06 October 2008
The honeymoon has long been over for filmmaker M. Night Shyamalan. Take a look at the reviews of his latest movie, The Happening, available tomorrow (Oct. 7) on DVD.
With 163 reviews counted, the Web site Rotten Tomatoes calculates only 18 percent are positive. Just 12 percent of 33 "top critics" gave positive reviews.
That's down even from Shyamalan's poorly received fairy tale—and box office flop—Lady in the Water (2006), which has a Rotten Tomatoes rating of 24 percent.
The Happening is far from a perfect film, but it's hardly deserving of the vicious reviews it received when it opened in theaters back in June. Many critics seemed to take delight in attacking both the movie and Shyamalan himself:
"We don't care. It doesn't matter if they live or die, if there's a happy ending, or some kind of twist. The Happening is a movie to walk out of, sleep through, or—best of all—not to bother with." — James Berardinelli, Reelviews
"The true disaster on display in The Happening is Shyamalan's career hitting rock bottom." — Geoff Berkshire, Metromix.com
"(Mark) Wahlberg turns in one of his worst performances ever, but then he's saddled with preposterous scenes (like one where he tries to placate a ficus) and such lame lines as 'Could this really be happening?' Funny, I was wondering the same thing myself." — Andrew Gronvall, Chicago Reader
"Holy Mother of God ... this is awful." — Bob Grimm, Reno News and Review
I don't know what these critics watched, but I saw a movie that takes advantage of Shyamalan's first R rating, with disturbing images that find their way into your head and linger there.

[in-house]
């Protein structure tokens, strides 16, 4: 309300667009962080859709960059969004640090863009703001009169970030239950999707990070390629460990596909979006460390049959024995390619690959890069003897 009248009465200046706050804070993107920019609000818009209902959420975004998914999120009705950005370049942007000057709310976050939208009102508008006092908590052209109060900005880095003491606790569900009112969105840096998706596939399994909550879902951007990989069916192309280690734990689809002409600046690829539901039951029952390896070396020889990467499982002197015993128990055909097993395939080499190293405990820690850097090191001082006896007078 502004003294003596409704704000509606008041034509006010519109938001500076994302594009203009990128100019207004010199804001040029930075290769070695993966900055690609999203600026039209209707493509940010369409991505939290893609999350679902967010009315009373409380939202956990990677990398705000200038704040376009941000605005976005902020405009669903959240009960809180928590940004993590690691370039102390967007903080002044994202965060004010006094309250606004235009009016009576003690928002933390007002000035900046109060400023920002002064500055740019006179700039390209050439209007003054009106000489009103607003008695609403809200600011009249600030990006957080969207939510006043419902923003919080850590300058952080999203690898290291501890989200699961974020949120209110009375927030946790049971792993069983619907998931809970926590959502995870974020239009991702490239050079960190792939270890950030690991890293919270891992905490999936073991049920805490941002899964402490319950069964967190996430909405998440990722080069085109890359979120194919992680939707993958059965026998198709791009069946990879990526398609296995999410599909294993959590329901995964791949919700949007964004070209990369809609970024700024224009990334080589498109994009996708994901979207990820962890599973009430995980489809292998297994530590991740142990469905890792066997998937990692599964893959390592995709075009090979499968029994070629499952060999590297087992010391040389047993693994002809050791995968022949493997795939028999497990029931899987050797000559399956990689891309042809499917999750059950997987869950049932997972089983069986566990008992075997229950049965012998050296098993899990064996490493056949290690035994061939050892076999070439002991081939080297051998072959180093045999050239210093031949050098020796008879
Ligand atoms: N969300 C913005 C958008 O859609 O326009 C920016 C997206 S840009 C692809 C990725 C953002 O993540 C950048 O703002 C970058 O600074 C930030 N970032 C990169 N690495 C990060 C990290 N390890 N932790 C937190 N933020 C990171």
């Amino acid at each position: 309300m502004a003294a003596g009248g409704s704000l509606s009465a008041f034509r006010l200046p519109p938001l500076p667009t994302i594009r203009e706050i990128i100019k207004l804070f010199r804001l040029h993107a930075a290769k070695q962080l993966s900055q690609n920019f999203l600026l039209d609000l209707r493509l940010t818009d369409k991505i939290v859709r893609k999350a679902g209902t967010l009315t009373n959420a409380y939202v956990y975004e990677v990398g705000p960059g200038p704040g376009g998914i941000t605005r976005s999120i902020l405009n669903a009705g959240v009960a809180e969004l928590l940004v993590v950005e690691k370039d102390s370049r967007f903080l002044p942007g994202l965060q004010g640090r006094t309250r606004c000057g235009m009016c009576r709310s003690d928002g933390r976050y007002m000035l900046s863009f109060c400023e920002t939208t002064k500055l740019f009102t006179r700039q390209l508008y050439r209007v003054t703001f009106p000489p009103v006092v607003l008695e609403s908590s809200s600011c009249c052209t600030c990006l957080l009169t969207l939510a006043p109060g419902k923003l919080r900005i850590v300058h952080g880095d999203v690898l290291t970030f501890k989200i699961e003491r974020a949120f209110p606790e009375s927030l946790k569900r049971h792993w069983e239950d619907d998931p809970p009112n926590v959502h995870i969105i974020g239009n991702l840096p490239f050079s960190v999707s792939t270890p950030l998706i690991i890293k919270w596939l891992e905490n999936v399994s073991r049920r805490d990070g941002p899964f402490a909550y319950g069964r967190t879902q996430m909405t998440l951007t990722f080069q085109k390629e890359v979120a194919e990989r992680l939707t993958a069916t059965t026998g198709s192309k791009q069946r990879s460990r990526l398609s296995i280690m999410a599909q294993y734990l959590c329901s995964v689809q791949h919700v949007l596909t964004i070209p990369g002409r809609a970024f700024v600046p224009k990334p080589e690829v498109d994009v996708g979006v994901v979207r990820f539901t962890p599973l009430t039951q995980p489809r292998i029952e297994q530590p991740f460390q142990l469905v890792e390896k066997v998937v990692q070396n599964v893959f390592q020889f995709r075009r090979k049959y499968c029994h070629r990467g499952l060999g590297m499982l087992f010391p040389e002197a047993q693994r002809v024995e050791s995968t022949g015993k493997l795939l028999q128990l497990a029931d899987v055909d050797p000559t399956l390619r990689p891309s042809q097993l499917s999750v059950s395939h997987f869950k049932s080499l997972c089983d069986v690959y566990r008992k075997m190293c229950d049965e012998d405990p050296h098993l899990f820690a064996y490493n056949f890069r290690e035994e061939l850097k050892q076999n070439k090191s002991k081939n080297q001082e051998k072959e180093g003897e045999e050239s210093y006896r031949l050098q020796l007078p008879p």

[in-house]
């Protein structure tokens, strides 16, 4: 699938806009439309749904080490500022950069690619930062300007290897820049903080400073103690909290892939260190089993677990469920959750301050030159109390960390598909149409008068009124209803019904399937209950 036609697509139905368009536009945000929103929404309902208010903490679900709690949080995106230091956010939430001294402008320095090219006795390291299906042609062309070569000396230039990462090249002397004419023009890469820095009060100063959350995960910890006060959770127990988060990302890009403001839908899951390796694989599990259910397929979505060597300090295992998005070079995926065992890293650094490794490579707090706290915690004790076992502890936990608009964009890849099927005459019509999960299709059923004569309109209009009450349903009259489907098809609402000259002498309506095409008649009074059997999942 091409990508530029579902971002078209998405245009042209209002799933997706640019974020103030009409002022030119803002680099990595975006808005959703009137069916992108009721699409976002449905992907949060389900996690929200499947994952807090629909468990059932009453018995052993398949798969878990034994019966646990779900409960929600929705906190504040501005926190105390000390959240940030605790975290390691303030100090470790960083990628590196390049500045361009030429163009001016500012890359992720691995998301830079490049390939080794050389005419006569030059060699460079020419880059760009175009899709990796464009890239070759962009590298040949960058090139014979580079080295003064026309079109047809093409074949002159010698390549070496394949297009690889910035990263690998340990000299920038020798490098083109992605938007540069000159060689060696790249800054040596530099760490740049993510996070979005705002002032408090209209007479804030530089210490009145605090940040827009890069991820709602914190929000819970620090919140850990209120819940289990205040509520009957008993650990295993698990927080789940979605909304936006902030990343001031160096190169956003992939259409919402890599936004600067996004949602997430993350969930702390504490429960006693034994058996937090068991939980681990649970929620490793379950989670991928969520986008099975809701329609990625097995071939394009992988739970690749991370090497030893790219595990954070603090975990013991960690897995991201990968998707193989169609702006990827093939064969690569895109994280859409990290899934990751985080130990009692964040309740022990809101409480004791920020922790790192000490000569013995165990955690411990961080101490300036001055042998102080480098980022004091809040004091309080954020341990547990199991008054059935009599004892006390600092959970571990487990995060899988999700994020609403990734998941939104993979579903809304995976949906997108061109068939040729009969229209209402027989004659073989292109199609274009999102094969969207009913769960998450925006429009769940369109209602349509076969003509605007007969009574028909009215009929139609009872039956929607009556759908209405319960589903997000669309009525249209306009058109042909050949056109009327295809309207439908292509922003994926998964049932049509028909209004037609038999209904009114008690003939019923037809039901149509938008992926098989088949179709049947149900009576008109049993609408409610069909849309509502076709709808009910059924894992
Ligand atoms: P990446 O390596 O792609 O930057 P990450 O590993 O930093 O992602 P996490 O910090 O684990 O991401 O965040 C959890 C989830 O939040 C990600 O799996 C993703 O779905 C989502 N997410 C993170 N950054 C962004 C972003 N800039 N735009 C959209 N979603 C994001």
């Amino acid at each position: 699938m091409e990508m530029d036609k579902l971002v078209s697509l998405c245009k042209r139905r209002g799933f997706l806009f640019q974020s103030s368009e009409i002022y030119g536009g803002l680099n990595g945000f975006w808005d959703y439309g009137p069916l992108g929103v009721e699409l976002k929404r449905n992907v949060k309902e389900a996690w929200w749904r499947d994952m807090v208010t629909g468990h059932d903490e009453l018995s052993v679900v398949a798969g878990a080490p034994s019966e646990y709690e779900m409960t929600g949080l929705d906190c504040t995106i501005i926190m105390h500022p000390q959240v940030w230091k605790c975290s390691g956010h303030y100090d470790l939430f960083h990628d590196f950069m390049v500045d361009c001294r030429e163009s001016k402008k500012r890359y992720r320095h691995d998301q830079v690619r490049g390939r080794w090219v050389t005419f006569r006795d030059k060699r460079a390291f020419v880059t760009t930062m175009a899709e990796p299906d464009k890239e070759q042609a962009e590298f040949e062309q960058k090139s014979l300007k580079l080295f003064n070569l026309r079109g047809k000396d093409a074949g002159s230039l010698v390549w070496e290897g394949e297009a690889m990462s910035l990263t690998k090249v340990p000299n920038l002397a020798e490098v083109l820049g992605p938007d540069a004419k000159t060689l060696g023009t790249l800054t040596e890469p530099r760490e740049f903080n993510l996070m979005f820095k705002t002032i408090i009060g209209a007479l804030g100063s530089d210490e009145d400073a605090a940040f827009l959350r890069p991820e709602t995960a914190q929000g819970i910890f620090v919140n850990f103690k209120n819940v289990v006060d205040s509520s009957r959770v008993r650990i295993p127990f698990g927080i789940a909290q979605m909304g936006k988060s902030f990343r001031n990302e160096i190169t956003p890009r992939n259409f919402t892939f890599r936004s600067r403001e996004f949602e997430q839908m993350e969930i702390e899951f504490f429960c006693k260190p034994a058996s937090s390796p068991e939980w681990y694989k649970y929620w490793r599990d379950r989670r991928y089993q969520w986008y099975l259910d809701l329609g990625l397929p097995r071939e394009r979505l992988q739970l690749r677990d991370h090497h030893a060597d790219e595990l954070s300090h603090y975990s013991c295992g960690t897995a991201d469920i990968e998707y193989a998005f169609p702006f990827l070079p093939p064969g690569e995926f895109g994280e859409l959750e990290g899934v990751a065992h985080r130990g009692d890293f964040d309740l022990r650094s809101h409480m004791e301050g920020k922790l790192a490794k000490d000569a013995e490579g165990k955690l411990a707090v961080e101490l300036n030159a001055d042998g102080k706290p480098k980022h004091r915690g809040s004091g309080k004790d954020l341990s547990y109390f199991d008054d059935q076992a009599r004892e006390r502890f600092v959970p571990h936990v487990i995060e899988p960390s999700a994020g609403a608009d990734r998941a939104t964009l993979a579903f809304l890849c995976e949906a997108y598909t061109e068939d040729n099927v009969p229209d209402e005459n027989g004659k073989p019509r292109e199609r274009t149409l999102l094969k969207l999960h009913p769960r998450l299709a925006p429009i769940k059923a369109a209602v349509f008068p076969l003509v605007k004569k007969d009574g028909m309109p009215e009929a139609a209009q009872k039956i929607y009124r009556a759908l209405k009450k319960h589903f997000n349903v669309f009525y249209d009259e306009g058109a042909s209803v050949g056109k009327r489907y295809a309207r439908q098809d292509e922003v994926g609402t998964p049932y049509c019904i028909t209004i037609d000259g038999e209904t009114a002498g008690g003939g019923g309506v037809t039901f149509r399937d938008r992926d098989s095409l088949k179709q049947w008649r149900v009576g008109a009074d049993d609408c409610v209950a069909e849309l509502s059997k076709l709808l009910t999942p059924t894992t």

It becomes even more unsettling as it juxtaposes horror elements (an airborne toxin leaves those it affects zombielike, their only aim to kill themselves, which they do in increasingly shocking ways—the guy with the lawnmower wins the award for creativity); relationship drama (Alma [Zooey Deschanel] is plagued with guilt after having thoughts of cheating on her husband, high school science teacher Elliot [Mark Wahlberg]); and humor (the kooky husband-and-wife nursery owners [Frank Collison, Victoria Clark] are the only ones who have figured out the plants are behind the crisis; they also love hot dogs).
The movie, produced, written and directed by Shyamalan, follows Elliot, Alma and a handful of others, including Elliot's math teacher buddy Julian (John Leguizamo) and Julian's daughter Jess (Ashlyn Sanchez) as the toxin spreads across the Northeast, forcing them to flee from Philadelphia.
The Happening is an environmental horror movie, which proved to be problematic at the box office (it grossed $64.5 million domestically, the second lowest total for Shyamalan, who has topped $200 twice before). How do you sell a horror movie with no monster, no bad guy for our heroes to vanquish?
Another question: Are the protagonists heroes? No, not really. All they want to do is survive. They aren't saving the world from ruin—they couldn't do that even if they tried. What they are running from is simply an act of nature. And in the end, all they really do is run and hide—Shyamalan builds it up, then offers nothing resembling a climax. He is a stubborn filmmaker who is convinced that his way is just only the right way, but the only way. I can see how some people—especially critics—might resent that. It rubs me the wrong way, too, sometimes, but then again, he has made only one truly bad film (Lady in the Water) and a pair of movies bordering on greatness (The Sixth Sense, Signs).
The Happening is not your run-of-the-mill horror movie. It is flawed, to be sure, but infinitely more interesting than a guy in a mask slaughtering teenagers. It's worth a look.
(Rated R for violent and disturbing images. 91 minutes.)